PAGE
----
So what I had thought would be an afternoon of making pix turned into an afternoon of screwing around with my iPad. Yes, I bought it and I'm glad, thank The S.J. Yes, it's too expensive in proportion to anything else I might sensibly purchase, but it might be the last major technology I have a chance to master before mental ossification sets in.
"Amy Hungerford English 291 the American novel since 1945 video 12
Thomas Pynchon on the crying of lot 49 Yale University"
I'll get on to that tom'w - I'm pretty tired for having done fuck-all really. But I will tell you that's copied and pasted from the Dragon Dictation speech-to-text app on my iPad, as is, no corrections.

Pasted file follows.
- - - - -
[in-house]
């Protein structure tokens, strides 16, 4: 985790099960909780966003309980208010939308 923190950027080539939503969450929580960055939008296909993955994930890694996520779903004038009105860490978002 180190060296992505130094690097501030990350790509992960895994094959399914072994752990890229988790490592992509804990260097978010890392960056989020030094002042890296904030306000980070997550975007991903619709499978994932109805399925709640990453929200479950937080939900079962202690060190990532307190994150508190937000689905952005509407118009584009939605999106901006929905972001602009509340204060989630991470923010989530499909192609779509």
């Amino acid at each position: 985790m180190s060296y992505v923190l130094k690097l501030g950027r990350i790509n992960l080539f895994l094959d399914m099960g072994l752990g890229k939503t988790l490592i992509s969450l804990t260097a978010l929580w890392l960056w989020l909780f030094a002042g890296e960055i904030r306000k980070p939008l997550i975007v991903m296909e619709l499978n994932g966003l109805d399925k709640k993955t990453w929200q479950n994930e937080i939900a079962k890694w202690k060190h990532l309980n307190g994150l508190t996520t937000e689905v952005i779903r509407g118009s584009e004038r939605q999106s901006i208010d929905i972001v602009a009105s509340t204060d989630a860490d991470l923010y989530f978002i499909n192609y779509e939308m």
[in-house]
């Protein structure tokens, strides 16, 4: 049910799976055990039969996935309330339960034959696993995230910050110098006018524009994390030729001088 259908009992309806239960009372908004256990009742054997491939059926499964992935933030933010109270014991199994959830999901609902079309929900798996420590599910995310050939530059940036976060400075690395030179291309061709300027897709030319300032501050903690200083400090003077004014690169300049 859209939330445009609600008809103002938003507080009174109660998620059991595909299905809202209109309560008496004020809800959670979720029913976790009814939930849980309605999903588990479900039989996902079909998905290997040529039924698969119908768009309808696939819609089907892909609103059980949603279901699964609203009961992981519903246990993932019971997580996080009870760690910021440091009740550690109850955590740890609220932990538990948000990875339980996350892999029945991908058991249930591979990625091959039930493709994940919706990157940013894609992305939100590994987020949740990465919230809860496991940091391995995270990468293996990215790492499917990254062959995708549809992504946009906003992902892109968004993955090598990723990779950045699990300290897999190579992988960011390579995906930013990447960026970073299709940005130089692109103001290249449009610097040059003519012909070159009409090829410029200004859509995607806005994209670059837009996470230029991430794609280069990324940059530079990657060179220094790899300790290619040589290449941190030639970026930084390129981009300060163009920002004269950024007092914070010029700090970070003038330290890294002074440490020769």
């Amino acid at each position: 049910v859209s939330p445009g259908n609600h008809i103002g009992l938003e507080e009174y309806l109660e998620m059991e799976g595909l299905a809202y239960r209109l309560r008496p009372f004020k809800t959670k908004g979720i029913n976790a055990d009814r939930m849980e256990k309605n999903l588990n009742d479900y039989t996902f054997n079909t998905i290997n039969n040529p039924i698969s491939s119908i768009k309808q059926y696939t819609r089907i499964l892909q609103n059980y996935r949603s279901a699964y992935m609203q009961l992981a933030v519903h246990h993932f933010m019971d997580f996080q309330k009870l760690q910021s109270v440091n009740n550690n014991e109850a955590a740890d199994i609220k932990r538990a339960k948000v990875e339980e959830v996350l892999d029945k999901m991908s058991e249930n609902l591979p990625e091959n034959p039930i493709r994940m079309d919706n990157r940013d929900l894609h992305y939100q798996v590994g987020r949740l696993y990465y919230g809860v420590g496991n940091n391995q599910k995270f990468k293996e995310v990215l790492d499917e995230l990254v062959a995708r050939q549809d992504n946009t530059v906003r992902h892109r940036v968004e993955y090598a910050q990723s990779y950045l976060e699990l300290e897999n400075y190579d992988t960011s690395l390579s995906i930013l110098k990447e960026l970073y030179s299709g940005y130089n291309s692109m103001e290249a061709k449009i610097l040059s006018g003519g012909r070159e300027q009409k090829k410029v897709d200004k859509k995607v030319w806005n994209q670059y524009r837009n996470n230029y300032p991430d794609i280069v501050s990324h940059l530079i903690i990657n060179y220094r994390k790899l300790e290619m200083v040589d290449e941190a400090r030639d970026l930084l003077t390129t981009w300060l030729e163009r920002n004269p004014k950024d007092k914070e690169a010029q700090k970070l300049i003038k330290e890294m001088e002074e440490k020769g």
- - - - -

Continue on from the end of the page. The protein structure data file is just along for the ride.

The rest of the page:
Thursday, June 3, 2010


And since I posted about politics, here's a photo by Jan Groover.

Episode IV

Jane Hamsher at Firedoglake, this time not just calling out the villains but making the first hopeful points that have struck me true since the health care farce:

But by making peer-to-peer connections that obviate the need for intercession of an elite media who intuitively serve the interests of the Masters of the Universe, the structure of the internet could potentially facilitate the trans-partisan alliance of outsiders capable of taking on insiders on discrete issues.